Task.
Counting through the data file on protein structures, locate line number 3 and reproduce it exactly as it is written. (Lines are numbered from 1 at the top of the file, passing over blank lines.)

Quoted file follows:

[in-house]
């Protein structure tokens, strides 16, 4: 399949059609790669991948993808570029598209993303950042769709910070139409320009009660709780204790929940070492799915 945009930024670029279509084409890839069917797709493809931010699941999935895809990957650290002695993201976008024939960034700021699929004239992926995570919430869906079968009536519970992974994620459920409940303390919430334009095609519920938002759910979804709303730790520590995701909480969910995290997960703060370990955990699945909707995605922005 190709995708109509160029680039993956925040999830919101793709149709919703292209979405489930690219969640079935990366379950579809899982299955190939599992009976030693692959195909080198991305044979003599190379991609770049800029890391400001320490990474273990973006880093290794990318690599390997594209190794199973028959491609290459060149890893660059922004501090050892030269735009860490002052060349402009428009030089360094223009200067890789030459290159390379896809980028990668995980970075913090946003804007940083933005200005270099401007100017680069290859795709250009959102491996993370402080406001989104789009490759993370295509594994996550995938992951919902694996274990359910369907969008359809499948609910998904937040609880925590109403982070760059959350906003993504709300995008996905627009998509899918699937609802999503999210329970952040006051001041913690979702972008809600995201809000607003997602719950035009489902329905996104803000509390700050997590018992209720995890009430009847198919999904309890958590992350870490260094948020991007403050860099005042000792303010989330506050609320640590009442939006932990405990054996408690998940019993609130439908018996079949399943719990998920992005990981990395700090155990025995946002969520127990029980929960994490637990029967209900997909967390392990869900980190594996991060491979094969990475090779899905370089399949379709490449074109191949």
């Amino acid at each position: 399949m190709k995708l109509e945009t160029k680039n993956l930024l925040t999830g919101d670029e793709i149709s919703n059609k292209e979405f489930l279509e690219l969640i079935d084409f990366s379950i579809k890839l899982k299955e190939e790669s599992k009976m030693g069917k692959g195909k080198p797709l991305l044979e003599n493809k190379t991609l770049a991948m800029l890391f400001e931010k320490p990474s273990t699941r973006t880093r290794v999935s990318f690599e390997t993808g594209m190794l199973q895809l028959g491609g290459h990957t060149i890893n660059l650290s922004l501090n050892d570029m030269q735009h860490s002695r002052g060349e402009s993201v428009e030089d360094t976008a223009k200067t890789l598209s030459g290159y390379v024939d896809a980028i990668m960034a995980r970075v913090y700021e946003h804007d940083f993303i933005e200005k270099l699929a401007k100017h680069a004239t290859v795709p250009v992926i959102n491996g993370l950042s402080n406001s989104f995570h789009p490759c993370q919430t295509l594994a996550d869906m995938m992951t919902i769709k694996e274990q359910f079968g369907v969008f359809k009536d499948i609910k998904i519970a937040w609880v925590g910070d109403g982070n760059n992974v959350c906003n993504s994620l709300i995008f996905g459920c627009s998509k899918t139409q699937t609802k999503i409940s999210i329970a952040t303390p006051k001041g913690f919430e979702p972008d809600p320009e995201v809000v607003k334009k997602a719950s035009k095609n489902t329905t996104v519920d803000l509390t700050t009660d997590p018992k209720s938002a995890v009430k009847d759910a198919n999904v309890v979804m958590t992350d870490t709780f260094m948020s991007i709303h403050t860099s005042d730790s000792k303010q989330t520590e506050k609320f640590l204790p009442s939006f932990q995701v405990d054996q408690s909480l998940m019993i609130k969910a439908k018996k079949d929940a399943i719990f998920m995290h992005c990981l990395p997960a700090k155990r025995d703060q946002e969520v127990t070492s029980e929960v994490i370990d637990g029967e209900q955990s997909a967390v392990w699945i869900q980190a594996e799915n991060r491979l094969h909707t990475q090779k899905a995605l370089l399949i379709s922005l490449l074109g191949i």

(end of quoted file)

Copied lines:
């Amino acid at each position: 399949m190709k995708l109509e945009t160029k680039n993956l930024l925040t999830g919101d670029e793709i149709s919703n059609k292209e979405f489930l279509e690219l969640i079935d084409f990366s379950i579809k890839l899982k299955e190939e790669s599992k009976m030693g069917k692959g195909k080198p797709l991305l044979e003599n493809k190379t991609l770049a991948m800029l890391f400001e931010k320490p990474s273990t699941r973006t880093r290794v999935s990318f690599e390997t993808g594209m190794l199973q895809l028959g491609g290459h990957t060149i890893n660059l650290s922004l501090n050892d570029m030269q735009h860490s002695r002052g060349e402009s993201v428009e030089d360094t976008a223009k200067t890789l598209s030459g290159y390379v024939d896809a980028i990668m960034a995980r970075v913090y700021e946003h804007d940083f993303i933005e200005k270099l699929a401007k100017h680069a004239t290859v795709p250009v992926i959102n491996g993370l950042s402080n406001s989104f995570h789009p490759c993370q919430t295509l594994a996550d869906m995938m992951t919902i769709k694996e274990q359910f079968g369907v969008f359809k009536d499948i609910k998904i519970a937040w609880v925590g910070d109403g982070n760059n992974v959350c906003n993504s994620l709300i995008f996905g459920c627009s998509k899918t139409q699937t609802k999503i409940s999210i329970a952040t303390p006051k001041g913690f919430e979702p972008d809600p320009e995201v809000v607003k334009k997602a719950s035009k095609n489902t329905t996104v519920d803000l509390t700050t009660d997590p018992k209720s938002a995890v009430k009847d759910a198919n999904v309890v979804m958590t992350d870490t709780f260094m948020s991007i709303h403050t860099s005042d730790s000792k303010q989330t520590e506050k609320f640590l204790p009442s939006f932990q995701v405990d054996q408690s909480l998940m019993i609130k969910a439908k018996k079949d929940a399943i719990f998920m995290h992005c990981l990395p997960a700090k155990r025995d703060q946002e969520v127990t070492s029980e929960v994490i370990d637990g029967e209900q955990s997909a967390v392990w699945i869900q980190a594996e799915n991060r491979l094969h909707t990475q090779k899905a995605l370089l399949i379709s922005l490449l074109g191949i």